Quest of the Spider (Doc Savage #68)
Lester Dent wrote the majority of the Doc Savage novels starting in 1930’s, long before the Internet, before telephones and TV reached everywhere. I am consistently impressed by the amount of technical and geographical research that Mr. Dent put into these pulp novels. From what I understand, he would work on a skill or trade, master it, then move on to another; and he traveled extensively, earning him entry into the Explorer’s Club.
In this novel, a voodoo master known only as “The Gray Spider” is taking over by force the large lumber companies of Louisiana. Big Eric, a friend of Ham’s from Harvard Law School, owns a lumber company that is next in line, and he and his (of course) lovely daughter Edna fly to New York City to enlist Doc’s aid. The plane is sabotaged on the way, but they survive and Doc and Ham head back to New Orleans with them, with the other four members of Doc’s band of merry men to follow.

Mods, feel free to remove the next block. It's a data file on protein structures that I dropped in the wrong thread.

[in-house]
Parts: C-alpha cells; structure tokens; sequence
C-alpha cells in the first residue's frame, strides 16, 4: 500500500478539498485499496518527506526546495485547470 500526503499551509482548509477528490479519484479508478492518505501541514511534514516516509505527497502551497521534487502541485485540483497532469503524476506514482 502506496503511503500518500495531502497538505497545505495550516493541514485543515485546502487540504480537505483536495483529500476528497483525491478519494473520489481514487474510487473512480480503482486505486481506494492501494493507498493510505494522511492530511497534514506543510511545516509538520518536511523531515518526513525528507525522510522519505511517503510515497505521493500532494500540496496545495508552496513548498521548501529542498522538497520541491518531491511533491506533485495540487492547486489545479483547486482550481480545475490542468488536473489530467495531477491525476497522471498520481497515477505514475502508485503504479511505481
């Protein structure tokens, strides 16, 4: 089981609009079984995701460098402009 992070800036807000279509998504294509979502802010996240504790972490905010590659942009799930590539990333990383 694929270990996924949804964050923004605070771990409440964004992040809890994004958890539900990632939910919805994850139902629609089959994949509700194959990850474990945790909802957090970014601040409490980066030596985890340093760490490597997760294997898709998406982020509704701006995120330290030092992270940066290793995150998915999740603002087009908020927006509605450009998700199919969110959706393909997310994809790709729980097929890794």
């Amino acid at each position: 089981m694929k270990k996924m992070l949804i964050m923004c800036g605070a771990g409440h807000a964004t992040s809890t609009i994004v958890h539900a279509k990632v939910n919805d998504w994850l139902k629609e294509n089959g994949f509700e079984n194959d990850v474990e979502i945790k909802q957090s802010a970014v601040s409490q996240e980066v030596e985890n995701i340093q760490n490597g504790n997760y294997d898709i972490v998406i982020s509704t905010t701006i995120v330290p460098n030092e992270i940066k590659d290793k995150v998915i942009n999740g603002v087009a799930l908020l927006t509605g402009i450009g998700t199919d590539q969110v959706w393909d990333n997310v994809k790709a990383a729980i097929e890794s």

The Gray Spider’s gang consists of hundreds of swamp dwellers, ‘descendants of criminals’. Gray Spider has been kidnapping lumber business owners, forcing them to sign over their business and selling off the assets. Ham, Big Eric and Edna are quickly captured once in New Orleans, and just as quickly released by Doc. Doc has Monk, Renny and Johnny try to infiltrate the swamp gang; Johnny dresses up like a voodoo witch doctor and heads into the swamp. All are eventually captured. Ham and Long Tom think they see Doc eaten by an alligator after a bomb exploded their car in the swamp, and Ham and Long Tom are also captured. But once again Doc rescues them, this time disguised in a gator suit (faked his own death, see). The Gray Spider is unmasked, and Savage prevails again.
My sortable table of Doc Savage books is here.
- Written by: Lester Dent
- Villain: the Gray Spider
- Doc Gadget: serum that renders criminals inert, able to follow orders but not think
- Doc Feat: wears an alligator skin to fake his death and infiltrate the voodoo camp
- Exotic locale: the swamps near New Orleans
- By the numbers: originally published May, 1933; Bantam #68 published May 1972; Philip Jose Farmer #3, 4 or 5, dated June 1931